SK Biopharmaceuticals launches biotech company in China

By Lim Chang-won Posted : November 11, 2021, 16:04 Updated : November 11, 2021, 16:04

[Courtesy of SK Biopharmaceuticals]

SEOUL -- SK Biopharmaceuticals, affiliated with South Korea's third-largest conglomerate, launched a central nervous system-focused biotech company with investors led by 6 Dimensions Capital, a healthcare investment firm based in Shanghai, to establish a new drug development and commercialization platform in China.

SK Biopharmaceuticals said it would receive an upfront payment of $20 million and a milestone payment of $15 million, as well as royalties on net sales, for out-licensing six clinical compounds to the new company named "Ignis Therapeutics." The South Korean company will also obtain shares worth $150 million in Ignis.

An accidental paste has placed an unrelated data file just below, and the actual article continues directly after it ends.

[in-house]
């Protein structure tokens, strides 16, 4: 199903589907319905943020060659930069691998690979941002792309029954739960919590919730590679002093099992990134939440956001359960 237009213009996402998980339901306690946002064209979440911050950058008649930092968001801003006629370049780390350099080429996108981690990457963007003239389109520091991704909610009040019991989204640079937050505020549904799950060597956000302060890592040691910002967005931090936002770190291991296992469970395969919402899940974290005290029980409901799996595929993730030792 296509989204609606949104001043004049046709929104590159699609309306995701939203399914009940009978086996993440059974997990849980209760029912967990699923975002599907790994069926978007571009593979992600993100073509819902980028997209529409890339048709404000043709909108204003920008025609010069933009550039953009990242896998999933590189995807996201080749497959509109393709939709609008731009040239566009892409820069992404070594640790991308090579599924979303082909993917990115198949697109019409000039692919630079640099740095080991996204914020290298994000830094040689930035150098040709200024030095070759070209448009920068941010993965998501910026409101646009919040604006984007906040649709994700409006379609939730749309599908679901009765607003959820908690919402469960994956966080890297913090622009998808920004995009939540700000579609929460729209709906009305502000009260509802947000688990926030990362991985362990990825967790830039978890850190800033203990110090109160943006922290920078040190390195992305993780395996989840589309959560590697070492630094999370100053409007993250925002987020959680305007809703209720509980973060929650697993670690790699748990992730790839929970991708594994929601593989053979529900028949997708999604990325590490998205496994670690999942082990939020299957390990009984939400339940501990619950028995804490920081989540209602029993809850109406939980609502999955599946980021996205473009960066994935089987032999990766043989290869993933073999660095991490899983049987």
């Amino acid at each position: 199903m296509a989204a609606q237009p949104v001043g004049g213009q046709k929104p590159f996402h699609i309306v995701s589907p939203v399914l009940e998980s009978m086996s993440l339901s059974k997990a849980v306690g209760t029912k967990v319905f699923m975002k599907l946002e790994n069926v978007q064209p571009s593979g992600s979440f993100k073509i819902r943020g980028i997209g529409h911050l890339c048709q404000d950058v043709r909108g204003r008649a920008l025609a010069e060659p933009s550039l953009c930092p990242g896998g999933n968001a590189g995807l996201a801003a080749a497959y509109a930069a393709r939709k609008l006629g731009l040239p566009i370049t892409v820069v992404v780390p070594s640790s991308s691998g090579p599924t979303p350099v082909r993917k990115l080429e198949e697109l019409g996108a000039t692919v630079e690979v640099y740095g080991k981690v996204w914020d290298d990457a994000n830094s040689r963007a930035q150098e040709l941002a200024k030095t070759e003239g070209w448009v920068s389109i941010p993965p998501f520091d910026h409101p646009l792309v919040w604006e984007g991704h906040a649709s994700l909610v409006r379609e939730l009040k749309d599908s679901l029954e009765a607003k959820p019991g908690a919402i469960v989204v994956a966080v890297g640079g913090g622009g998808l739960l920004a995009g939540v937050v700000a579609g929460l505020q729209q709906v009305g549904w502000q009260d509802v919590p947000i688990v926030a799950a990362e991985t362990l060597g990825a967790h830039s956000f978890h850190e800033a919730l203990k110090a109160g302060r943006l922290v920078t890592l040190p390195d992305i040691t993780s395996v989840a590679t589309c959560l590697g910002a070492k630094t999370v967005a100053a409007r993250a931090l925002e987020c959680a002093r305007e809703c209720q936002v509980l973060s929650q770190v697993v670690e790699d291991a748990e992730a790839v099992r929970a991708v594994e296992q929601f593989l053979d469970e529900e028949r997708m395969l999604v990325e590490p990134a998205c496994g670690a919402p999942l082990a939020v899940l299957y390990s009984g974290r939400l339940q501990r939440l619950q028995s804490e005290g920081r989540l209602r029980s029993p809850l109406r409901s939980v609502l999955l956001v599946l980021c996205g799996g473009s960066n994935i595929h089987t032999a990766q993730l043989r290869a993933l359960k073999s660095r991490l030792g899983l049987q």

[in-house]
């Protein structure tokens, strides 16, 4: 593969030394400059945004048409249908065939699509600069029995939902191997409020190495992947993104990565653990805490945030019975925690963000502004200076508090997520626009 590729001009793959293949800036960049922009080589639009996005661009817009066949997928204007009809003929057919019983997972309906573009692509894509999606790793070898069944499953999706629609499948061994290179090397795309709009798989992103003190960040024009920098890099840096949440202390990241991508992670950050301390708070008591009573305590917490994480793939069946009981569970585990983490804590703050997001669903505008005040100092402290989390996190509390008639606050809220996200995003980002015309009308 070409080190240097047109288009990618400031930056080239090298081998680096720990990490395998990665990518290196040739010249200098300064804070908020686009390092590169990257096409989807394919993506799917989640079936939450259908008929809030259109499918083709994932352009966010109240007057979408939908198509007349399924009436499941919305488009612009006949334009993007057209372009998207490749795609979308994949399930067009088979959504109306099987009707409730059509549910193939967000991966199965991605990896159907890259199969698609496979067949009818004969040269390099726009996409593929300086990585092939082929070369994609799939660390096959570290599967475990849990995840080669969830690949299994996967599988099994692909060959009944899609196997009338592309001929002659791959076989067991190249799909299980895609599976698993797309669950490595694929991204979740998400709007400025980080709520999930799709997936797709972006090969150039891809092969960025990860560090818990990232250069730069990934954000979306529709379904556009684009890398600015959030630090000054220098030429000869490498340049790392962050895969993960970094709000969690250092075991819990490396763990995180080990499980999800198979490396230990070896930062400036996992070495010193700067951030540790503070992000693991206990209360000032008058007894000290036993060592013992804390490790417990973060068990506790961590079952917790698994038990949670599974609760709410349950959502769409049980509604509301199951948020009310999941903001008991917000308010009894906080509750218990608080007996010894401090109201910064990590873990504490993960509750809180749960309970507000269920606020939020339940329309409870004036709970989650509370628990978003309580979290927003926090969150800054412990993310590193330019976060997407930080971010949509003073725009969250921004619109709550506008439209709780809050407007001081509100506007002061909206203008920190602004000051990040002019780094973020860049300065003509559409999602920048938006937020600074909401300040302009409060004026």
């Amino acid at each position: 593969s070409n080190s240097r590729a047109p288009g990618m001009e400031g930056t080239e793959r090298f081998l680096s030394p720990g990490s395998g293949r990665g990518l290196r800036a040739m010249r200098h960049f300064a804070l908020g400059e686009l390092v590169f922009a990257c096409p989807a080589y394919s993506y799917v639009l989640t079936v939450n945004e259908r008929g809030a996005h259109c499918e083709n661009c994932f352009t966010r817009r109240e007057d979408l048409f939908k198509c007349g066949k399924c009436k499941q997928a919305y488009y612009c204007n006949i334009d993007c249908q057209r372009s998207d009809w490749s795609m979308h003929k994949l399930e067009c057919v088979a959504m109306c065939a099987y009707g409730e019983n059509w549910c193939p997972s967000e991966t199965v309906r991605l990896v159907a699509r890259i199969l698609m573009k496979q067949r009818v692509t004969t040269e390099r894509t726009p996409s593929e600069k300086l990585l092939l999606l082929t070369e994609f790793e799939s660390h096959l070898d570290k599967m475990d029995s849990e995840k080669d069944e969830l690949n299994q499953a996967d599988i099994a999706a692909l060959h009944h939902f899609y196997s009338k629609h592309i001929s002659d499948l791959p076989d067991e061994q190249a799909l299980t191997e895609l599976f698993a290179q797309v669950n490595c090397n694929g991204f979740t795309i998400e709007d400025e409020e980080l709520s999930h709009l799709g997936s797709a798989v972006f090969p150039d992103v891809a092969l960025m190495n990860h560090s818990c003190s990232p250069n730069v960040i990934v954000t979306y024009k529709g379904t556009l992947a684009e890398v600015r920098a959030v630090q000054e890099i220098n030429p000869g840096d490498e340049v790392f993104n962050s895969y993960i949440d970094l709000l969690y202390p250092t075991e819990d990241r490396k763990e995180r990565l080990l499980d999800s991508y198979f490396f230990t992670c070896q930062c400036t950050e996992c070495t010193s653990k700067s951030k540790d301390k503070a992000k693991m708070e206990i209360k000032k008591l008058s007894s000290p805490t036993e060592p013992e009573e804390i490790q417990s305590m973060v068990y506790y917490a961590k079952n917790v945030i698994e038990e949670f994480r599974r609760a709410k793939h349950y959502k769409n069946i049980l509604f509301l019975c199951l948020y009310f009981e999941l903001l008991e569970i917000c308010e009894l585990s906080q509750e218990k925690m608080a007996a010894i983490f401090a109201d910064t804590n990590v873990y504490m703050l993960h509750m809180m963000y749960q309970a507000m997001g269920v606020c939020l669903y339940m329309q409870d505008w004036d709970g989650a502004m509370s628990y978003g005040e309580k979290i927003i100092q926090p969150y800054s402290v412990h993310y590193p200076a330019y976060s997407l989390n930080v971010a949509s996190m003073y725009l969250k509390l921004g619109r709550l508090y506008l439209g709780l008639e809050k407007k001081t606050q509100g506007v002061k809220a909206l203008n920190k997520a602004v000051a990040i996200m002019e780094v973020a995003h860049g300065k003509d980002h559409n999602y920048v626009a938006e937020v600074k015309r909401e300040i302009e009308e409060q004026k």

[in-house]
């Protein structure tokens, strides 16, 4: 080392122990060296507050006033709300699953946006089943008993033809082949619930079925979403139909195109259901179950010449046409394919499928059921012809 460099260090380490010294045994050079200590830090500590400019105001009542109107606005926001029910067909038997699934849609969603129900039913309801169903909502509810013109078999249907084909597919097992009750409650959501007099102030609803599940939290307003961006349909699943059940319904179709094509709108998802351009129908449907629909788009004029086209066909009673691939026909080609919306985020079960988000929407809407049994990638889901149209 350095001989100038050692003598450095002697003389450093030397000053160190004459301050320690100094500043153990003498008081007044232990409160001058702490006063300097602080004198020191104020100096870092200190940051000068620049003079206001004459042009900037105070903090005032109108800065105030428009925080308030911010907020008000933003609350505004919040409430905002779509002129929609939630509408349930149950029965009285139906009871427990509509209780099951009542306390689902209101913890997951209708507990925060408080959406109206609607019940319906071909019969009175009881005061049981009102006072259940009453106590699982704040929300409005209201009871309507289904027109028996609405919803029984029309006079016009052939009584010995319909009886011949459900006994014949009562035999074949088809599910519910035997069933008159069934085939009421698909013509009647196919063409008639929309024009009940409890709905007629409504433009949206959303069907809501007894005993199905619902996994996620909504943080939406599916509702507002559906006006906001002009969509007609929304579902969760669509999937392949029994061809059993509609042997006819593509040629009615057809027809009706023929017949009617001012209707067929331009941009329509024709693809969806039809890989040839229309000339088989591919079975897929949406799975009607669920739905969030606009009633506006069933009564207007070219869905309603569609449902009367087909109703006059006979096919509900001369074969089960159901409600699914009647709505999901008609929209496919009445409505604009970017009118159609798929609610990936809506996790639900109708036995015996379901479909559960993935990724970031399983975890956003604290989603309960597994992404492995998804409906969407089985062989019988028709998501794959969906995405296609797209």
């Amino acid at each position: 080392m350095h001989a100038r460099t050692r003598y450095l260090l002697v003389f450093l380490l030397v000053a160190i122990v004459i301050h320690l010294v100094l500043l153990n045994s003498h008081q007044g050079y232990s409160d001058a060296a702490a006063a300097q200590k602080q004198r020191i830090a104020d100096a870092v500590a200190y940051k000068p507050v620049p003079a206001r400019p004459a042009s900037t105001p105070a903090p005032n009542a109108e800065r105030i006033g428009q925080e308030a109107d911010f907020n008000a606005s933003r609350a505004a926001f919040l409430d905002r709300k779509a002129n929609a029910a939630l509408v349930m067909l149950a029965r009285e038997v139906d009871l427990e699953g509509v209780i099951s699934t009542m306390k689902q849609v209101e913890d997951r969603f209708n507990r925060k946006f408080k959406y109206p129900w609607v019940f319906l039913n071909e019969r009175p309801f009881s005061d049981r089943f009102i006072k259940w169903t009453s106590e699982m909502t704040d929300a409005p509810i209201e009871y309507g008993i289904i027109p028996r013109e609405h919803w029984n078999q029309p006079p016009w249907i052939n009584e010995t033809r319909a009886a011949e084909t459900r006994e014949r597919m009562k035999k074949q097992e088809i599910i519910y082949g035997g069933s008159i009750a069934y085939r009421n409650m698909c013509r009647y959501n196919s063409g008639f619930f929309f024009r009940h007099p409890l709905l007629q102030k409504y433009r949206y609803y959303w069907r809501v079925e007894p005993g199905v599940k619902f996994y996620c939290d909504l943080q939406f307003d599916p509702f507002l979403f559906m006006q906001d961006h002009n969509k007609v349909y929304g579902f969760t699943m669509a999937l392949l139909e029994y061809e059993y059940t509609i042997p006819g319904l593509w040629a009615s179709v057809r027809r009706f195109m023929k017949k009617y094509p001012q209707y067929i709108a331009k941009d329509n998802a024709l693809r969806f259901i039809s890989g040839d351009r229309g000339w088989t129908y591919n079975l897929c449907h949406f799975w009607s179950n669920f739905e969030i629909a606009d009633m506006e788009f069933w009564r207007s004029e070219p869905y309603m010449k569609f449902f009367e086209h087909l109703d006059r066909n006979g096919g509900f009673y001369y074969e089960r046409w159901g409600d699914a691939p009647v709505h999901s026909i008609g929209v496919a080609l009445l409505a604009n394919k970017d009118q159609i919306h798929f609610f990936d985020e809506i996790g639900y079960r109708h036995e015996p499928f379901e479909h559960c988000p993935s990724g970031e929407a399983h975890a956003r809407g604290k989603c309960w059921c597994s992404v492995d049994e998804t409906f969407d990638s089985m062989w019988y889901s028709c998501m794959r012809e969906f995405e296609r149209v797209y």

SK Biopharmaceuticals said it has raised $180 million in Series A financing, led by 6 Dimensions Capital. "The launch of Ignis Therapeutics in China reaffirms our commitment to addressing unmet needs in CNS (central nervous system) disorders, and bringing care and novel therapies to patients anywhere in the world," SK Biopharmaceuticals CEO Cho Jeong-woo said in a statement on November 11.

Eileen Long, a former general manager of Sanofi China's CNS business unit, has been named as Ignis CEO. "By committing to developing therapeutic options with novel mechanisms of action, Ignis is transforming the approach to treating CNS conditions, and striving to become a leading global CNS company," she said.

Six clinical compounds out-licensed to Ignis included cenobamate, an anti-seizure medication that has been approved for marketing in the U.S. under the brand name of XCOPRI and ONTOZRY in Europe, as well as solriamfetol, which was approved in the United States for excessive daytime sleepiness associated with narcolepsy or obstructive sleep apnea in adult patients.

SK Group chairman Chey Tae-won has promised to nurture SK Biopharmaceuticals, which specializes in the development of drugs for the treatment of central nervous system disorders, as one of the group's new growth engines.

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